A stunning new report has revealed that the world’s 26 wealthiest people own the same level of resources as that distributed between humanity’s poorest 50 percent.
Released ahead of the annual winter World Economic Forum in Davos, Switzerland — a yearly gathering of some of the planet’s richest and most influential — the frightening new report from UK-based Oxfam (Oxford Committee for Famine Relief), reveals a dire gap between those who have all too much and those who have little to nothing.
Founded in 1942 to, as the name implies, counter global famine, Oxfam has now introduced the idea of a 1 percent flat tax on the world’s richest as a means of providing educational resources for every child not in school.
The new report offered shocking data pointing to the growing gap between the rich and the poor, including the eye-opening detail of a new billionaire was created every two days between 2017-2018.
The legacy development charity noted that the ability to bring desperately needed assistance to the world’s poorest 3.8 billion across the globe is being increasingly hampered by growing resource inequality, according to The Guardian.
A flat tax of 1 percent on the world’s wealthiest would — according to the charity — raise an estimated $418 billion annually, enough to provide education for every child in the world not in school and to make available health care to prevent an estimated 3 million deaths.
In noting that the net worth of humanity’s estimated 2,200 billionaires had risen some 12 percent, or $2.5 billion each day — a staggering $900 billion in 2018 alone — while the poorest half of humanity saw it’s take of resources drop some 11 percent, Oxfam calculated that the number of those controlling half of the planet’s wealth dropped from 43 in 2017 to just 26 hyperrich people in 2018.
Oxfam research also observed that, in the decade following the 2008 global financial crisis brought about by deregulation and lack of governmental oversight, the amount of billionaires has almost doubled.
The world’s wealthiest person, Amazon owner Jeff Bezos, saw his wealth rise in 2018 to an estimated $112 billion, one percent of which is equal to the entire annual health budget of a nation like Ethiopia, with a population of approximately 105 million.
First-world nations are not immune to the global monetary malaise, as the poorest 10 percent of UK residents pay a higher tax rate (49 percent) than the richest 10 percent (34 percent), after taking into account daily consumption taxes including VAT.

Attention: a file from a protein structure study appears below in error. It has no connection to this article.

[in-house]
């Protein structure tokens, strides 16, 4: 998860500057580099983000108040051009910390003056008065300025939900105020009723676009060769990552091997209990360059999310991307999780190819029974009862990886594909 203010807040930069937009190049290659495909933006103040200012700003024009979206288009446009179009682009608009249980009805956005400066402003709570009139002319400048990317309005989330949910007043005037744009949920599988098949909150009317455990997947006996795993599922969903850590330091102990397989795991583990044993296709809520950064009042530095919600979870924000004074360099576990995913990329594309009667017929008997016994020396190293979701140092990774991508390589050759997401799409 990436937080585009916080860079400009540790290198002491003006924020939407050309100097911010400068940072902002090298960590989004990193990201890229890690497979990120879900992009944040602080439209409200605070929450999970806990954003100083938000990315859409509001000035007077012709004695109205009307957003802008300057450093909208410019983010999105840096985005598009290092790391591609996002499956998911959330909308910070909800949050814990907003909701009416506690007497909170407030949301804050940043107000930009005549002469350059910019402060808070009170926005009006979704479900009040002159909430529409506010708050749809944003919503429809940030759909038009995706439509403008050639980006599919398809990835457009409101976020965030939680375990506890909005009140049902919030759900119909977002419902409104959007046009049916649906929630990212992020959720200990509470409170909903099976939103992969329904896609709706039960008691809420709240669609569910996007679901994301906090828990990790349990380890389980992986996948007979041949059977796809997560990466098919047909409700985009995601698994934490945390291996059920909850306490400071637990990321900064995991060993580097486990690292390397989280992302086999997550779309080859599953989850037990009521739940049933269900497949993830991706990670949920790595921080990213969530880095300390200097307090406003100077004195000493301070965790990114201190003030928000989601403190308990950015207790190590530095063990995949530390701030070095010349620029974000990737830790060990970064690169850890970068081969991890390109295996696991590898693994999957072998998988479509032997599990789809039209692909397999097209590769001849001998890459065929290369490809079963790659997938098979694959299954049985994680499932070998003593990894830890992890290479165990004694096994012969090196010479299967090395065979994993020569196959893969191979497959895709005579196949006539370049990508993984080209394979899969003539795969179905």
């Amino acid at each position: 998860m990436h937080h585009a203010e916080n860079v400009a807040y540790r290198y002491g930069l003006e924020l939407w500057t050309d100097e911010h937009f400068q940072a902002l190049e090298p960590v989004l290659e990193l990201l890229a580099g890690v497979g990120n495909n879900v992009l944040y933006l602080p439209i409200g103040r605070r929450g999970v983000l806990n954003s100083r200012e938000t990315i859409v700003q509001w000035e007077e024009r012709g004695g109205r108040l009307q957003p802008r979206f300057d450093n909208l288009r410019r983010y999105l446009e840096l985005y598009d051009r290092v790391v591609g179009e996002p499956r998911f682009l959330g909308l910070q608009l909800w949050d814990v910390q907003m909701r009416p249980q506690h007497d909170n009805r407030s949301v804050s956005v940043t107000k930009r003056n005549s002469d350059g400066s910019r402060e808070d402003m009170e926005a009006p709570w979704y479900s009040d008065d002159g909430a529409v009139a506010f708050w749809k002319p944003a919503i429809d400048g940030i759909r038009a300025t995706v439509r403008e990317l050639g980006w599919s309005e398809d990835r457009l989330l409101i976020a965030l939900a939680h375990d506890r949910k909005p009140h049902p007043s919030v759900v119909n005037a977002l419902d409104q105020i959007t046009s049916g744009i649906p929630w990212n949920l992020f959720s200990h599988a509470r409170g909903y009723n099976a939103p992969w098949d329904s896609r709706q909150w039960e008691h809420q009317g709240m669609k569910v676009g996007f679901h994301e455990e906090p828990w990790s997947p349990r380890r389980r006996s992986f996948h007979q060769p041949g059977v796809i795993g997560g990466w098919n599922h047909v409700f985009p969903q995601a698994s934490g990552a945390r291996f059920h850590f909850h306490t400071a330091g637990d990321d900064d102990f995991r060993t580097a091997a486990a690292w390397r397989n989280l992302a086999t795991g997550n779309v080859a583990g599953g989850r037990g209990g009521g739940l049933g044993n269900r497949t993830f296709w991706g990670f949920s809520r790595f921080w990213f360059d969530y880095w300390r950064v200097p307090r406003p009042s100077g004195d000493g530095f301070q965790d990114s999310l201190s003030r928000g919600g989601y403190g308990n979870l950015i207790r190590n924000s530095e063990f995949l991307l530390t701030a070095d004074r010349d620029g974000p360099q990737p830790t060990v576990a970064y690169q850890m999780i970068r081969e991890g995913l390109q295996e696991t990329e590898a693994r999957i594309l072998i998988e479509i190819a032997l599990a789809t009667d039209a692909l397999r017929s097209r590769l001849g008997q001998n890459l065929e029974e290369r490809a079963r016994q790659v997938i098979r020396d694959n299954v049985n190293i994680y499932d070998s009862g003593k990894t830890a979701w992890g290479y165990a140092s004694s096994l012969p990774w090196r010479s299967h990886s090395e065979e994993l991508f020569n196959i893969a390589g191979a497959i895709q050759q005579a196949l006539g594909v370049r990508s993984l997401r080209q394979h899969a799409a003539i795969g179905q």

“The way our economies are organized means wealth is increasingly and unfairly concentrated among a privileged few while millions of people are barely subsisting,” stated Oxfam Director of Campaigns and Policy Matthew Spencer, cited by The Guardian.
“Women are dying for lack of decent maternity care and children are being denied an education that could be their route out of poverty,” Spencer said.
“No one should be condemned to an earlier grave or a life of illiteracy simply because they were born poor,” he noted, adding, “It doesn’t have to be this way — there is enough wealth in the world to provide everyone with a fair chance in life.”
The new Oxfam study noted that many administrations make inequality worse by not investing in public services including health and education, as well as infrastructure networks such as clean water and free public transportation in urban centers.
The report detailed an estimated 10,000 people each day who die due to poor or nonexistent healthcare, as well as at least 262 million children worldwide without access to schools.
“Governments should act to ensure that taxes raised from wealth and businesses paying their fair share are used to fund free, good-quality public services that can save and transform people’s lives,” Oxfam’s Spencer noted.
By countering widespread — and in many cases legal — tax dodging and unfair fiscal practices by corporations and the world’s richest, Oxfam offered realworld fiscal solutions to governments in the form of funding ‘high-quality, universal public services’ as a means of improving the quality of life for billions around the globe.
In calculating the gulf between rich and poor, Oxfam used resource data from Credit Suisse and a list of billionaires published annually by Forbes magazine.